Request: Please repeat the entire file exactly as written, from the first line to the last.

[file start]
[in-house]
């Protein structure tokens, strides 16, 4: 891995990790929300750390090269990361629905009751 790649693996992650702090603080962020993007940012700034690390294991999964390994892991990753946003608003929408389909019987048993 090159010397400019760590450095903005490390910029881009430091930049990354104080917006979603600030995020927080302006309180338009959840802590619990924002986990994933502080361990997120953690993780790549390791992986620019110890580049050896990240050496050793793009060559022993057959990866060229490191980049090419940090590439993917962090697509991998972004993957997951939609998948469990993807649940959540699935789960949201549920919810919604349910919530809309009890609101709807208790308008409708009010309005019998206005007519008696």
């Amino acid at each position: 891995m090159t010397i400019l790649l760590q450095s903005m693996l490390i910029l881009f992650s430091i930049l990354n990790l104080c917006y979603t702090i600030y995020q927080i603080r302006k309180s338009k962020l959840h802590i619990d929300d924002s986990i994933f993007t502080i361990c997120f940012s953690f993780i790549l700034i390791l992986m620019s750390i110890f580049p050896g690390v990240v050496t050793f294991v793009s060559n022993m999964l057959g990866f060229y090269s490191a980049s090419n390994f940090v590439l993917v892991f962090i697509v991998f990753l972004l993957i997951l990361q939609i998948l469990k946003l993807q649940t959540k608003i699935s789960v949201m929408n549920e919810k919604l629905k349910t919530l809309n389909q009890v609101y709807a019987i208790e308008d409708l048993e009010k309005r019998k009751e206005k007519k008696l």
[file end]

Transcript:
[in-house]
């Protein structure tokens, strides 16, 4: 891995990790929300750390090269990361629905009751 790649693996992650702090603080962020993007940012700034690390294991999964390994892991990753946003608003929408389909019987048993 090159010397400019760590450095903005490390910029881009430091930049990354104080917006979603600030995020927080302006309180338009959840802590619990924002986990994933502080361990997120953690993780790549390791992986620019110890580049050896990240050496050793793009060559022993057959990866060229490191980049090419940090590439993917962090697509991998972004993957997951939609998948469990993807649940959540699935789960949201549920919810919604349910919530809309009890609101709807208790308008409708009010309005019998206005007519008696």
């Amino acid at each position: 891995m090159t010397i400019l790649l760590q450095s903005m693996l490390i910029l881009f992650s430091i930049l990354n990790l104080c917006y979603t702090i600030y995020q927080i603080r302006k309180s338009k962020l959840h802590i619990d929300d924002s986990i994933f993007t502080i361990c997120f940012s953690f993780i790549l700034i390791l992986m620019s750390i110890f580049p050896g690390v990240v050496t050793f294991v793009s060559n022993m999964l057959g990866f060229y090269s490191a980049s090419n390994f940090v590439l993917v892991f962090i697509v991998f990753l972004l993957i997951l990361q939609i998948l469990k946003l993807q649940t959540k608003i699935s789960v949201m929408n549920e919810k919604l629905k349910t919530l809309n389909q009890v609101y709807a019987i208790e308008d409708l048993e009010k309005r019998k009751e206005k007519k008696l």